Is he or is he not…

The day began like a normal morning in our busy ER. I had Ben, a student nurse, working with me, and we were taking care of two patients having difficulty breathing. While we were examining one of our patients, I noticed I was getting an ambulance patient in my open room. I debated whether we should finish the exam or go right away, and decided to go check out the new kid then return to finish our exam. “Adolescent male, postictal after his fifth seizure today,” the EMS woman told me. I watched as they transferred the boy from the stretcher to the bed. He didn’t react at all. Most kids at least appear startled during the transfer. Ben and I walked over to the patient. His skin was pink but he wasn’t reacting to us or responding to painful stimuli. We placed him on monitors and they immediately started alarming. His oxygen saturation was 81%. “Is he breathing!?” I shouted. EMS quickly answered, “Don’t worry, he’s just postictal.” Ben and I stood there examining him, and Ben was the first to speak. “I really don’t think he’s breathing.” I agreed, and had the tech overhead page for help while we started grabbing the airway equipment. Within seconds we had a respiratory therapist, pharmacist, and two attending doctors at the bedside. They started shouting out what felt like hundreds of orders while the respiratory therapist was bagging the patient. Within minutes we had the patient in the critical care room for intubation. As I was giving report to the critical care nurse, I saw Ben peeking in from the hallway. I motioned for him to come stand with me. I was expecting him to be reluctant to enter the room- it’s an intimidating place with all the doctors and machines, but Ben was at my side immediately. An ER nurse is born, I thought to myself. We went back to our assignment and began deciphering my notes so we could chart on the insanity that had just occurred. While we were standing there, Ben said, “That was so cool! I definitely want to be an ER nurse!” I was still shaking slightly and had been fighting the urge to vomit. I think I prefer my patients when they are breathing! 

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21 thoughts on “Is he or is he not…

  1. Sounds like he\’s gonna be an adrenaline junkie!!! An ER or ICU nurse is born..that\’s what happened to me while I was a student…I was hooked. Stayed in ICU\’s and Code teams for 17 years! I still automatically start to react and get an adrenaline surge if I hear a Code called when I\’m a visitor!! Good job, you two! Fun times!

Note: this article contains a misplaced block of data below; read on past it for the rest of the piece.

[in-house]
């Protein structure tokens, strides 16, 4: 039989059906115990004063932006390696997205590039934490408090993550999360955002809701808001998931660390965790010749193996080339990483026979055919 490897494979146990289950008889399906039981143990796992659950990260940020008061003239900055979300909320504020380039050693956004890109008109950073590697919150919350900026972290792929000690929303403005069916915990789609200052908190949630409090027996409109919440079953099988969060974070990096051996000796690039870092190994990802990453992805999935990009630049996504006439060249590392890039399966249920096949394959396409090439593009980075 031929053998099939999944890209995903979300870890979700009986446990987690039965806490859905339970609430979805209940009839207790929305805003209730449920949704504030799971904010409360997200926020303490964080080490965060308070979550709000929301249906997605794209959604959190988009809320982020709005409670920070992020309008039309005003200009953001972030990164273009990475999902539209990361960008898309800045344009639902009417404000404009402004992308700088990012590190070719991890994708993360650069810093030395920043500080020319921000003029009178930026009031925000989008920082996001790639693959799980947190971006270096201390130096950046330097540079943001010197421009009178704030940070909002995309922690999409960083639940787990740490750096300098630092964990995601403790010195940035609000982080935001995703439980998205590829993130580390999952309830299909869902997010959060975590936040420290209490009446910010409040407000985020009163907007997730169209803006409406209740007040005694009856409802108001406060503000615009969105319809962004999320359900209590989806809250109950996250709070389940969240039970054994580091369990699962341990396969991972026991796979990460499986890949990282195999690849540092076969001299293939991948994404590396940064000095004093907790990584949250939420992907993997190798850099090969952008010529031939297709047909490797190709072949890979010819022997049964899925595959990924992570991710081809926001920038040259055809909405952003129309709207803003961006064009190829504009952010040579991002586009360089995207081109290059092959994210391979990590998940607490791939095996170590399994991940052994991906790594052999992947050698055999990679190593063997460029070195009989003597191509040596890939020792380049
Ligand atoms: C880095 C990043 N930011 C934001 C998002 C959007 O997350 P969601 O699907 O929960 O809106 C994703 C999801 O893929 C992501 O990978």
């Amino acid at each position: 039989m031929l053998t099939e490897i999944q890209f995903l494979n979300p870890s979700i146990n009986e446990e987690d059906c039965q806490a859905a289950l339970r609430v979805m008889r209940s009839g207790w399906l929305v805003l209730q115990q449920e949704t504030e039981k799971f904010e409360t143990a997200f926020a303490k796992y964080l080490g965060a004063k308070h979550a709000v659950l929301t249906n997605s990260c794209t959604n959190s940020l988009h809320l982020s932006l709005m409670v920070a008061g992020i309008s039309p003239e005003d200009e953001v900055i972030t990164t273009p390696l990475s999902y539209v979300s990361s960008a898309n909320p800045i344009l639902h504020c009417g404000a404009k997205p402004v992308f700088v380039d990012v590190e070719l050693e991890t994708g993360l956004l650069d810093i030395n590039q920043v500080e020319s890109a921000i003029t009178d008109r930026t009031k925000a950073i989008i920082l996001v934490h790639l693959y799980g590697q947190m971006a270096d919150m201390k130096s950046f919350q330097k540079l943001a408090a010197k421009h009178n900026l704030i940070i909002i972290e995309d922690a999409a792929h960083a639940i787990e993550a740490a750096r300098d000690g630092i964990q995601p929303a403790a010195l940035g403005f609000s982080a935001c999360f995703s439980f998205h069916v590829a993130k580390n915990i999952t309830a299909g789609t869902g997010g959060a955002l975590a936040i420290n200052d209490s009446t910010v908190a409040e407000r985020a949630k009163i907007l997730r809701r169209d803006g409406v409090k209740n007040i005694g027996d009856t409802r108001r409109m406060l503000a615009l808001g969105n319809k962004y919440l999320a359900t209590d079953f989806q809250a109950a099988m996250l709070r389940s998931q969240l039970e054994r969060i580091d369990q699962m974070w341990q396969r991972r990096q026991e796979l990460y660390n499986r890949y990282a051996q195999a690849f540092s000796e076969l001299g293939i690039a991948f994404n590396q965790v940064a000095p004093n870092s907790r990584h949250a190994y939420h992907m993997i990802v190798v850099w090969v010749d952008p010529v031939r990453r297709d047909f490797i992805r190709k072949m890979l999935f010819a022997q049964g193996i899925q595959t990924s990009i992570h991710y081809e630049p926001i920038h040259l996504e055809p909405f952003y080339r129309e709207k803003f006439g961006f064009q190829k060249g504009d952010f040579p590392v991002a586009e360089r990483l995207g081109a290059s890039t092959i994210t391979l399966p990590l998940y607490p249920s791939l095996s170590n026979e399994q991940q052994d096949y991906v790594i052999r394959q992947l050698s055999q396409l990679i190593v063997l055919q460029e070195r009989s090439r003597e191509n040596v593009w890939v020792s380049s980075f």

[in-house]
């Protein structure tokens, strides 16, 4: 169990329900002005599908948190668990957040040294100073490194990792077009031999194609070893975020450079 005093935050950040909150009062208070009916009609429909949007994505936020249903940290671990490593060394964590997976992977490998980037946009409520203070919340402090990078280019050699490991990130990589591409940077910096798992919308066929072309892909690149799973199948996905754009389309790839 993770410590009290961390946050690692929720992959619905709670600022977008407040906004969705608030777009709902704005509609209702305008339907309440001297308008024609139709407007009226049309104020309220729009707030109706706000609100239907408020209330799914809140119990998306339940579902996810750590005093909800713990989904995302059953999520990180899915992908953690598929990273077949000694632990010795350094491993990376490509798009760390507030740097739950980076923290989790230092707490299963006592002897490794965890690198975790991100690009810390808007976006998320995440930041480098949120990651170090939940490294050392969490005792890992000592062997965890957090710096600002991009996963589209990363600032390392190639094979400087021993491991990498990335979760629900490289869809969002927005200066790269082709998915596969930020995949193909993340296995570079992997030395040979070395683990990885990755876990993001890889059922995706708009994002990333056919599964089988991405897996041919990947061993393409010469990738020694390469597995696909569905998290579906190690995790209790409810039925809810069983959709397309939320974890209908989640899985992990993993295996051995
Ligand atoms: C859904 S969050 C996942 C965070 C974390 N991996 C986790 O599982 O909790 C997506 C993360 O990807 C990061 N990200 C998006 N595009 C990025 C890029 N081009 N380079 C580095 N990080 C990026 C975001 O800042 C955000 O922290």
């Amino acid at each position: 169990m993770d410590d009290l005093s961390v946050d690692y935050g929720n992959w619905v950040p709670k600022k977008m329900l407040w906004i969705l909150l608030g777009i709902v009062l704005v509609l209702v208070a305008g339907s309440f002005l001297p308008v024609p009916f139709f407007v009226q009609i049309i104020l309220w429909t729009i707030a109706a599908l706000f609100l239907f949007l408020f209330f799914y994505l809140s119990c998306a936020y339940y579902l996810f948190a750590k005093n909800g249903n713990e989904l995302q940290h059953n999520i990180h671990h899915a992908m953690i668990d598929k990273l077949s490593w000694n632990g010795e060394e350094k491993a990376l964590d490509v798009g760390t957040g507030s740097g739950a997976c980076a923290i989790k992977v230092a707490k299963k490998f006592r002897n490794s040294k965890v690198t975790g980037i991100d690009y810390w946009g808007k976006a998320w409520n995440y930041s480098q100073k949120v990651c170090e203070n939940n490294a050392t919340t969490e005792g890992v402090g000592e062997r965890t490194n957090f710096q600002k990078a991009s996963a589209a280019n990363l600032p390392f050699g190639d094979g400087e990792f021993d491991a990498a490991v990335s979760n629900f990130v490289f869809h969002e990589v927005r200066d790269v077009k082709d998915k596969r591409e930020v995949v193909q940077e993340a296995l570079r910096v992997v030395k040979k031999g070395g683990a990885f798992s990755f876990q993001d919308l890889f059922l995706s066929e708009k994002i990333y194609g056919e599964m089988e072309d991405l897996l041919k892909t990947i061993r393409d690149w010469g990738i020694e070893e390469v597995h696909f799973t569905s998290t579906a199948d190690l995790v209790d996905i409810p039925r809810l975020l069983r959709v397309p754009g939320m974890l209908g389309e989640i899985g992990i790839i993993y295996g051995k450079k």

hugs,
    Jean

  2. Yes, I must admit I prefer patients who are breathing too!  As a matter-of-fact, I prefer them to be coherent too!!!!!  Glad to hear all is going well, oh wait, sorry to hear about the new complex that is going up in your neighborhood!  Just wait, one day you and Mike will buy that fabulous dream house!
    Take care!
    Eve

  3. Holy Crap! The first thought that comes to mind is..WHAT THE HELL WAS WRONG WITH THE EMS? Don\’t worry..he is just postictal! Good thing the two of you know your stuff. What a bunch of morons! I don\’t know maybe I am missing something here.
     
    Quite the little grasshopper you had with you for this patient..way to handle the situation Master Katie!!  KUNG PAO!!!
     
     

  4. Hold on, did I miss something? I thought the first thing EMS always assessed was ABC: airway, breathing, and circulation. How can one NOT notice when a patient isn\’t breathing? "Don\’t worry, he\’s just postictal". So?
    Anyway, good thing you guys were there. I guess after a while, ER starts to turn into something that isn\’t as scary as you first thought, and once you realize that, then you\’re on a roll. I wish I could have my own student nurse but then again, I still kinda feel like a student myself. Good job, though! Keep it up!

  5. Hey Katie!